“Ramblin with Dozer on 2 Wheels” back in October. So recently I invited you the reader to share how you cope, when you pull the battery and top up the tank with fuel and stabilizer, before pulling the tarp over your prized chariot while it falls into its deep winter slumber. There are positive aspects to this short winter respite, and as Angela Prive of Innisfail, Alberta pointed out winter is a great time to add those new accessories that you couldn’t because you wanted to capitalize on every snow free day, and didn’t want to have your bike down during our short season. It was the winter of 2003 after I purchased my stock 2002 Harley-Davidson Electra Glide standard that I decided I was going to “personalize it “and had then motorcycle customizer/builder and friend Jim Hawley and Neil do a complete tear down and rebuild at his shop “Real Steel Cycles”. I was working at Syncrude Canada’s UE-1 up grader and so expense wasn’t a concern and I now am the proud owner of a “Steel Built Bike.”I didn’t get my scoot back until June of 2004. Anyway the point I’m trying to make is that winter is the perfect time to change your paint scheme, rebuild your
Top: The author heads out in to the cold to enjoy a rare winter ride Next page top: You must be dressed warmly to ride in the winter Second from top: A roadside stop in Arizona Bottom: Deb Ashmore enjoying a mid-winter Arizona ride looking nice and warm
engine, transmission or like me do a complete make over. Another member of my face book group, Deb Ashmore of St. Albert, thumbs her nose at winter all together, by boarding that big silver bird and winging her way to Las Vegas USA. Where upon her arrival she promptly heads straight to the motorcycle rental company “Eagle riders “and rents herself a comfortable Harley-Davidson and with her posse intact lights out for the warmth and sunshine of Arizona. Deb and her friends then spend a week cruising the highways and bi-ways of this sundrenched motorcycle Mecca. I asked Deb how many of the six seasons she’s been in the saddle she’s been enjoying this winter getaway. To my surprise Deb and her friends have escaped the ice and snow of an Alberta winter for five seasons, I was fully expecting to hear that Deb had Thru the Windshield.ca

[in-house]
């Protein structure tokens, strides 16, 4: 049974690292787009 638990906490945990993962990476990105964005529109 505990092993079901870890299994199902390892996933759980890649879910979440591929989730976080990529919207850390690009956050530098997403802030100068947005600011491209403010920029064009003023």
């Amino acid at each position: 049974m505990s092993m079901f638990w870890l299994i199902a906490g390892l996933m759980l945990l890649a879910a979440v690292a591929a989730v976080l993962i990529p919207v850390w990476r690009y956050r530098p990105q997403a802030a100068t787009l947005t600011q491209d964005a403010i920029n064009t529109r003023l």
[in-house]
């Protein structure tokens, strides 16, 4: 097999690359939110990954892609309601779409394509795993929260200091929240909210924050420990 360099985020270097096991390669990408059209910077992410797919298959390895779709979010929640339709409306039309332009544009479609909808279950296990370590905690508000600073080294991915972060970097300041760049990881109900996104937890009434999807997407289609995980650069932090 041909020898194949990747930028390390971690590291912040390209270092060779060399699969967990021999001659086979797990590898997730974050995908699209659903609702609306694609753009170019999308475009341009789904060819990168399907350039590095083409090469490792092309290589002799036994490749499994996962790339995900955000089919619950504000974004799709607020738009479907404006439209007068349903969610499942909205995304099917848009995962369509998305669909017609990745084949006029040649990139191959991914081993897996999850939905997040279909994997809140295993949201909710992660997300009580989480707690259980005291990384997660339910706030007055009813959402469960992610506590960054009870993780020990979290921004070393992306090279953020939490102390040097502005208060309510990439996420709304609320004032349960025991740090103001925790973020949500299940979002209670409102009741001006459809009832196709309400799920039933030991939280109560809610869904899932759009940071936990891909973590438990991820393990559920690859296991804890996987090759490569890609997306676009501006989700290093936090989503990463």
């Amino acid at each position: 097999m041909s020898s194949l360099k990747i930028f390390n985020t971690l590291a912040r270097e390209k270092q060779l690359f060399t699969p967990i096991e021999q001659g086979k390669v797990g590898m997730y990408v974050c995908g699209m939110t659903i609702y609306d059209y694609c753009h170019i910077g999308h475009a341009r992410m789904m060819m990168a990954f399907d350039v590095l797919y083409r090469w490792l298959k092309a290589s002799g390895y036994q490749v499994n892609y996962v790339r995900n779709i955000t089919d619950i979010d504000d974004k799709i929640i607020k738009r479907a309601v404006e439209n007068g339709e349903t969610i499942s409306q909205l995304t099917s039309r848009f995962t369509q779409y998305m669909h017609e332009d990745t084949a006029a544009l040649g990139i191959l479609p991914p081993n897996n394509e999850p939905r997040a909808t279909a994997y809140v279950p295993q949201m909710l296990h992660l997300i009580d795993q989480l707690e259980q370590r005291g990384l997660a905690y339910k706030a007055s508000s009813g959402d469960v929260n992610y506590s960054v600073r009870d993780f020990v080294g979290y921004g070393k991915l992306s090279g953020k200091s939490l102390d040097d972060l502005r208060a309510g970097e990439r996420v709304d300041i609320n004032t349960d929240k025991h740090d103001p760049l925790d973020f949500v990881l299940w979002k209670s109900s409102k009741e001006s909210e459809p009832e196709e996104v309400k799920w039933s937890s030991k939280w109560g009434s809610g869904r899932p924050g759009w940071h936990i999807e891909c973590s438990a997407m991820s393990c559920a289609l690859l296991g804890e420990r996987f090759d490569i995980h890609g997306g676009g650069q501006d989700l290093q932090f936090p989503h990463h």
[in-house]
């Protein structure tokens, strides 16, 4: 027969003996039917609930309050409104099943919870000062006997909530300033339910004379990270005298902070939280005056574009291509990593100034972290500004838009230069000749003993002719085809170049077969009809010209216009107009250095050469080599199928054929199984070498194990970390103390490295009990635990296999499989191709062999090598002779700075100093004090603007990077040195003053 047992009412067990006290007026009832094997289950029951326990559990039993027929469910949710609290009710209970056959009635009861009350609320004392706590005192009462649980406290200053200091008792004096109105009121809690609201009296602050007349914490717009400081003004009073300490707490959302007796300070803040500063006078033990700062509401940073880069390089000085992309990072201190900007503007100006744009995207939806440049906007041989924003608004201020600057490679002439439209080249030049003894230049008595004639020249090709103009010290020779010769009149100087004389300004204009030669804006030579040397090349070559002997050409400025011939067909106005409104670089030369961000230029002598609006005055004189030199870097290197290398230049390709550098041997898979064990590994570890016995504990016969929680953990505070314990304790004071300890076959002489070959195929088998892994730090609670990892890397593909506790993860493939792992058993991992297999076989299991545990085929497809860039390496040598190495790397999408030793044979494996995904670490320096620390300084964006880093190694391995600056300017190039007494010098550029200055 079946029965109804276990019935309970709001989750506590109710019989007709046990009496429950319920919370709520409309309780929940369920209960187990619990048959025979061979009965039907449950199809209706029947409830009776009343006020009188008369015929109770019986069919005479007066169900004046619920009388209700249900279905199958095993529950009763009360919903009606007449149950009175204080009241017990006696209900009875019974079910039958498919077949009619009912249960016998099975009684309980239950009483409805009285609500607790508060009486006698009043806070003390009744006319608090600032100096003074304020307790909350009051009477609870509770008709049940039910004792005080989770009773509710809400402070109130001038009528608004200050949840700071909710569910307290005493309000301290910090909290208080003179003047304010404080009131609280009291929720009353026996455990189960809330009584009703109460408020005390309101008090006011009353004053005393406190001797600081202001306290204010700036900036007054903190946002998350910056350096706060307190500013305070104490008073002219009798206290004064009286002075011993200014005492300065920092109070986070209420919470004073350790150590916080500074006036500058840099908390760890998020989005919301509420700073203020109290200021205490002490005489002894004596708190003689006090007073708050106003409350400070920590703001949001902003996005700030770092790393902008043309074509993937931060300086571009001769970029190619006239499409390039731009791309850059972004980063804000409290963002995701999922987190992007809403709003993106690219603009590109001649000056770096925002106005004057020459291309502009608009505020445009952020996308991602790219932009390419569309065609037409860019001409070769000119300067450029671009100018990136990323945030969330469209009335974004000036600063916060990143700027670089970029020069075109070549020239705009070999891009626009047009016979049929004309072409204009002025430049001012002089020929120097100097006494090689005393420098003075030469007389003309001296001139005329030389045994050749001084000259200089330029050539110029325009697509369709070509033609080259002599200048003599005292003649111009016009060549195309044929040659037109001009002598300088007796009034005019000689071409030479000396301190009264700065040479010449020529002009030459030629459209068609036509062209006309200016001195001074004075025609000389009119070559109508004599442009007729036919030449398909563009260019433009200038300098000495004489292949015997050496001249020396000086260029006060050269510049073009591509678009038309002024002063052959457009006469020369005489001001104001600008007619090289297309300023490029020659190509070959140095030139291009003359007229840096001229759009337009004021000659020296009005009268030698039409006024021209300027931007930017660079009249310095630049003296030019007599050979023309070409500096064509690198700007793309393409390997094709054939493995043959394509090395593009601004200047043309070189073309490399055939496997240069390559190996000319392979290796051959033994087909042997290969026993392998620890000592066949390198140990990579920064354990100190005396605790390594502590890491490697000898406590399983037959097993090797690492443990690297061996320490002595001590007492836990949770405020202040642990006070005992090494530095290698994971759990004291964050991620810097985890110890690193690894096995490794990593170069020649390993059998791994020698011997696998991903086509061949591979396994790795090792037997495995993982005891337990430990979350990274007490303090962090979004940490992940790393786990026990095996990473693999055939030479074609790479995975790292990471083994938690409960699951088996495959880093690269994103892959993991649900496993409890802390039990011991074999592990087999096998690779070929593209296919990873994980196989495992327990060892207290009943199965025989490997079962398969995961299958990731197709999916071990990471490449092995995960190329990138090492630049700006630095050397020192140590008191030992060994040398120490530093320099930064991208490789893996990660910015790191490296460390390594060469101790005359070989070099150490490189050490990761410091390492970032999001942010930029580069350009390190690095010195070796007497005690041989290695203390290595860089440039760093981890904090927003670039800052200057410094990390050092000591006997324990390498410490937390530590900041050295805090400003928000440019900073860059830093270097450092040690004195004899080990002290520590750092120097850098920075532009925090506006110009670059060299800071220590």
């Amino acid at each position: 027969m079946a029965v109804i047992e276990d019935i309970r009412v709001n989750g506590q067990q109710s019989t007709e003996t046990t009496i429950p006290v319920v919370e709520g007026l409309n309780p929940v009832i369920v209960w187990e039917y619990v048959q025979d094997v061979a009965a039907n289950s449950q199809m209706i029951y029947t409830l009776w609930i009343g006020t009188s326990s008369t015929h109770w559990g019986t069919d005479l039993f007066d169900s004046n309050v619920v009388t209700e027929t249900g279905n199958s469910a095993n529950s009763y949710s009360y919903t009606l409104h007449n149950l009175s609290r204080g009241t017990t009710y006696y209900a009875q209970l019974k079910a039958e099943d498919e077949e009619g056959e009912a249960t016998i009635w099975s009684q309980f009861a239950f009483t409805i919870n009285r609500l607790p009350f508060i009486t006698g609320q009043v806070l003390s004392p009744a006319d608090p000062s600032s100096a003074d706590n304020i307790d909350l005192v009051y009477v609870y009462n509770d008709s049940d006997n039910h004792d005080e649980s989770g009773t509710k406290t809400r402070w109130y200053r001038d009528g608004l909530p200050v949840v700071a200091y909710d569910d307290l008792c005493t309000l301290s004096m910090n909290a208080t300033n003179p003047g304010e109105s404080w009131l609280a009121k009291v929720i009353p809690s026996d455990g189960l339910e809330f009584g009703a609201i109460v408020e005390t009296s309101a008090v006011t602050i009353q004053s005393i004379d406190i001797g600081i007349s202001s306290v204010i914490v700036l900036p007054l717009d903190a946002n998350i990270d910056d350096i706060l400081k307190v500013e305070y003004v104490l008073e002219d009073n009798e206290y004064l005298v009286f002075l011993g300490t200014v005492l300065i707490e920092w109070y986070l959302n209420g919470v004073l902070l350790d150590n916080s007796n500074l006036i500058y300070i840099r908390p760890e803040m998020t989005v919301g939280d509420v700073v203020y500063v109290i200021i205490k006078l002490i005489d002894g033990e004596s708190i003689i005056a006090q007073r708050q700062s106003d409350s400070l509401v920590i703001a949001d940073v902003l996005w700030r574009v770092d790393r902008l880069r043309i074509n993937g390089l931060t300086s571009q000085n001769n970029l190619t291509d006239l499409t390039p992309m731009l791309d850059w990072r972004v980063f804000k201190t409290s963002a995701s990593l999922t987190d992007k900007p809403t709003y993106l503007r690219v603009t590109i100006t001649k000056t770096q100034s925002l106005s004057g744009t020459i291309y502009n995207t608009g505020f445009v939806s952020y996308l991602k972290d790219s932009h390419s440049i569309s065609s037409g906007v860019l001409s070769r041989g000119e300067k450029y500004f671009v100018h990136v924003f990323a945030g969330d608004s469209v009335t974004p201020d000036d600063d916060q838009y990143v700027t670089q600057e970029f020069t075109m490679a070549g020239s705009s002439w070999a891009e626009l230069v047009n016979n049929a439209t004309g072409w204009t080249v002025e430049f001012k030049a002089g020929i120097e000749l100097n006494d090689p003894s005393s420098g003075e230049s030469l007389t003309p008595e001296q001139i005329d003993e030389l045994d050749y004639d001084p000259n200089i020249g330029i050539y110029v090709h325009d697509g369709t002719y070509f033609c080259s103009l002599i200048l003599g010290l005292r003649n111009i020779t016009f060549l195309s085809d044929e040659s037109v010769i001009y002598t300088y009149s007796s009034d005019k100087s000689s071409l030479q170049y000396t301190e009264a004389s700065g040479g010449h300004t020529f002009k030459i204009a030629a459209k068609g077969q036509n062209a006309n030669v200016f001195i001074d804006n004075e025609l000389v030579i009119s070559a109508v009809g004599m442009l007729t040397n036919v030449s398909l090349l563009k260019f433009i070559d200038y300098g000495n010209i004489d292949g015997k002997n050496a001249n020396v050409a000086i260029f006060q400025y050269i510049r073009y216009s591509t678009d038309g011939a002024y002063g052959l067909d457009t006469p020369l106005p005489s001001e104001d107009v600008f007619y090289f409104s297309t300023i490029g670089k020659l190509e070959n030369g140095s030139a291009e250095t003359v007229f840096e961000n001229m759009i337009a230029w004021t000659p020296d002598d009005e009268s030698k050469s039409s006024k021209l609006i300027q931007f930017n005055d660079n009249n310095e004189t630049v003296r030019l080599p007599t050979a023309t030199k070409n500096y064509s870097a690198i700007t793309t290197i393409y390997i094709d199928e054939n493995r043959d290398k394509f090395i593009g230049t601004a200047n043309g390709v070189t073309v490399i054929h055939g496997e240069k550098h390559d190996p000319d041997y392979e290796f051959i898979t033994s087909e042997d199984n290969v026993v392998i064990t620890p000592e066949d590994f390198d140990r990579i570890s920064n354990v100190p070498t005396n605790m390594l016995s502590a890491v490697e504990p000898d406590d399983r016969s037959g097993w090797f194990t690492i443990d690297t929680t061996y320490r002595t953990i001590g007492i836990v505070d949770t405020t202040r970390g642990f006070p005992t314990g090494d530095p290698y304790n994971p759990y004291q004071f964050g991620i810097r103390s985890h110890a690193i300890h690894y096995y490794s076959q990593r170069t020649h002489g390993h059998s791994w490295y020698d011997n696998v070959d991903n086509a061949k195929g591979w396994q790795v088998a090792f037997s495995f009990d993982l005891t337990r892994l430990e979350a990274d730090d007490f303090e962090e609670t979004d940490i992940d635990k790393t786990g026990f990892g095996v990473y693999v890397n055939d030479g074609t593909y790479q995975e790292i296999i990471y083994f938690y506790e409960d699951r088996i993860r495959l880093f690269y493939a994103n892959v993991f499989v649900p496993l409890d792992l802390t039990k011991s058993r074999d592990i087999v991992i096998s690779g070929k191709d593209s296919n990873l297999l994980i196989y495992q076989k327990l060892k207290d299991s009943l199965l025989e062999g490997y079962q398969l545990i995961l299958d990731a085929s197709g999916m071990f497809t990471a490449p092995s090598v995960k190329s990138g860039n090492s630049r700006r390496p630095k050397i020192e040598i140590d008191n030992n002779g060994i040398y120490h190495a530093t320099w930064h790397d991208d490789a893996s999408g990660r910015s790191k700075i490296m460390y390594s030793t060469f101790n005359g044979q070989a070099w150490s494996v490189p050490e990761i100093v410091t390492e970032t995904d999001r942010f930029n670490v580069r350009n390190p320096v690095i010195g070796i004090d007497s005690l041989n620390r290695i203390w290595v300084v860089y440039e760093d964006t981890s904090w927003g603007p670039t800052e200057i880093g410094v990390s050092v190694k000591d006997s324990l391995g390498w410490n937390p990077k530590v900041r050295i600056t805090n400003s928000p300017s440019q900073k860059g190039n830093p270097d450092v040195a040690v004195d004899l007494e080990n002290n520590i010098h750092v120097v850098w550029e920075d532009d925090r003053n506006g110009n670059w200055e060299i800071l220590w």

Ramblin’ with Dozer
On two wheels only been down a couple of times, based on the expense (It’s fun but not cheap). But I understood after learning that Deb is an independent woman, and took up the sport on her own and as Deb says “for something to do one weekend I took a motorcycle course and passed”! Since then Deb has owned three motorcycles, a 1998 Yamaha V-Star,a 1991 H-D Heritage and her current sled, a 2003 H-D Road King Police special. This winter will be her fifth. Lethbridge, Alberta is a long way from Arizona but its home to another reader Mark Demers. Mark shared with me how he doesn’t really put his motorcycle away but just kind of puts it on standby waiting for a Southern Alberta Chinook wind to blow in and release him from winters icy grip! Mark says his goal is to try and ride his motorcycle every month in 2010….he further added a ride had to be an hour or better to qualify! I know how he feels; my motorcycle is on standby as well. It drives my wife, who is also a motorcyclist to distraction, when the weather network reports its going to be +6 Celsius I check to see if the neighbors shoveled their walkways, so I can have a dry launch area to the nearest clear roadway. The ditches might be plugged with snow, but if I can find a clear road with dry tire tracks, I’m golden. We live just off of highway#11 eastbound, so I usually try to get out on this stretch of blacktop for a putt during the winter months. Kathy Selleck (no relation to Tom) another reader from Red Deer, Alberta says she likes to “pull on the woolies and electric vest” to get her fix. It only stands to reason though, if you’re a seasoned Canuck rider you don’t wait for opportunities to ride during winter (you make